Part of my fascination was due to the time the interviews were conducted. I wasn’t playing many games in 2004 and 2005, my earlier ’90s playing having been interrupted somewhat by college, so the latest trends being discussed in the interviews feel like conversations I missed at the time. There are discussions of the original Xbox versus the Playstation 2, and a lot of familiar talk about whether these newfangled console games are missing something that older games had. That’s a refrain I hear often today, one championed by many indie developers who aim for retro stylings in their games, like classic console role-playing games or platformers. Today, we’re even seeing games imitating the early 3D visual style of games for the original Playstation, as players who grew up with them indulge in nostalgia. The Xbox and Playstation 2 arrived about five years after the Playstation, so maybe we’ll see a retro revival of those games by the end of the decade.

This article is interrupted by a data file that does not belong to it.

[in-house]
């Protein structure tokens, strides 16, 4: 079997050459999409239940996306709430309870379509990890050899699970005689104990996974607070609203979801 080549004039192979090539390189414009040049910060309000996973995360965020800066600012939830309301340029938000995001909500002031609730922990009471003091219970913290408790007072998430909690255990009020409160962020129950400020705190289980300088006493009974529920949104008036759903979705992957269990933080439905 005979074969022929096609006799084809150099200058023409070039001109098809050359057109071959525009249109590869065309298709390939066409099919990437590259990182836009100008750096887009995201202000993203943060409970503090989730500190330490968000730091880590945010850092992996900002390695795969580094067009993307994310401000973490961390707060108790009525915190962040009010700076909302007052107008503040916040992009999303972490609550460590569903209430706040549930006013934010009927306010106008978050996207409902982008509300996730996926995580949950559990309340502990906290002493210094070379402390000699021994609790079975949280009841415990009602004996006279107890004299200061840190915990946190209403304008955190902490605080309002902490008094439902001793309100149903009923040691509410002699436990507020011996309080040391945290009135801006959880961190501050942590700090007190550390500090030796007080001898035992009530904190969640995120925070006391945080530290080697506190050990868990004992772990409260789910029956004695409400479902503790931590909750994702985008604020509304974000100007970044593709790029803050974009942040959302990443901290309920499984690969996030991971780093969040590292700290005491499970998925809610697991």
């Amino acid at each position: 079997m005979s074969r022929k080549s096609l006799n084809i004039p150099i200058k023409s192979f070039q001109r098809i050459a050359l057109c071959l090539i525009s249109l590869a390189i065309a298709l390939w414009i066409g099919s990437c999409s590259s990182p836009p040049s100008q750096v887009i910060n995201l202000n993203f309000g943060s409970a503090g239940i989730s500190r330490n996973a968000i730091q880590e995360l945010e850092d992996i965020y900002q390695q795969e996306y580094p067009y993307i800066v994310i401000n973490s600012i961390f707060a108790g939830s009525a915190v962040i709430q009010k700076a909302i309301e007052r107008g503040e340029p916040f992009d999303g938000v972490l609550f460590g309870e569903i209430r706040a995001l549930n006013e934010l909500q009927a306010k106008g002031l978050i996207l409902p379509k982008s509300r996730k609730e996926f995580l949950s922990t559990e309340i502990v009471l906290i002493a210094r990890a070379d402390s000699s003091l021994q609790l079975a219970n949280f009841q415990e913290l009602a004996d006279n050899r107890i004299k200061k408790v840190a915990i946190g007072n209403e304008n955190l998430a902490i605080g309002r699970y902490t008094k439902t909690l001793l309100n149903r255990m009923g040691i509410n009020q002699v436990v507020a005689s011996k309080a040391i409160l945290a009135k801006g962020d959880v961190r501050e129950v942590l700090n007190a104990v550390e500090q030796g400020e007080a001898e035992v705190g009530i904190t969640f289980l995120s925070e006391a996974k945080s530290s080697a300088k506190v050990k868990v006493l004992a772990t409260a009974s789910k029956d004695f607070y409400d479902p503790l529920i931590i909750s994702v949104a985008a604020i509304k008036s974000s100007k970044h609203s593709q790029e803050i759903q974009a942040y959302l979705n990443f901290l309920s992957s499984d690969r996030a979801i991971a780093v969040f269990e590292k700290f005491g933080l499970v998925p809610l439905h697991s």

Back in 2004, many of the interviews were already looking to the past. There’s an emphasis on role-playing games and adventure games of the preceding decades, including discussions of whether something was lost when adventure games added graphics and mouse control, instead of sticking with the text parsers that birthed the genre. I remember these discussions, and despite the ubiquity of nostalgic glorification in games, I must concede that there’s some merit to the point. The open-ended nature of text parser games remain a distinct and often compelling experience, that fell to the wayside as developers sought fancier presentations for their games. There are some illuminating discussions about how designers adapted to the new graphical paradigm, something I admit I hadn’t considered. I also enjoyed the interview with Nick Montfort, wherein he highlights the then-burgeoning Interactive Fiction scene in which independent developers were already pushing beyond what parser-based adventure games had done in their heyday in the 1980s. I recall playing several of the titles he cites after college, and being fascinated by them.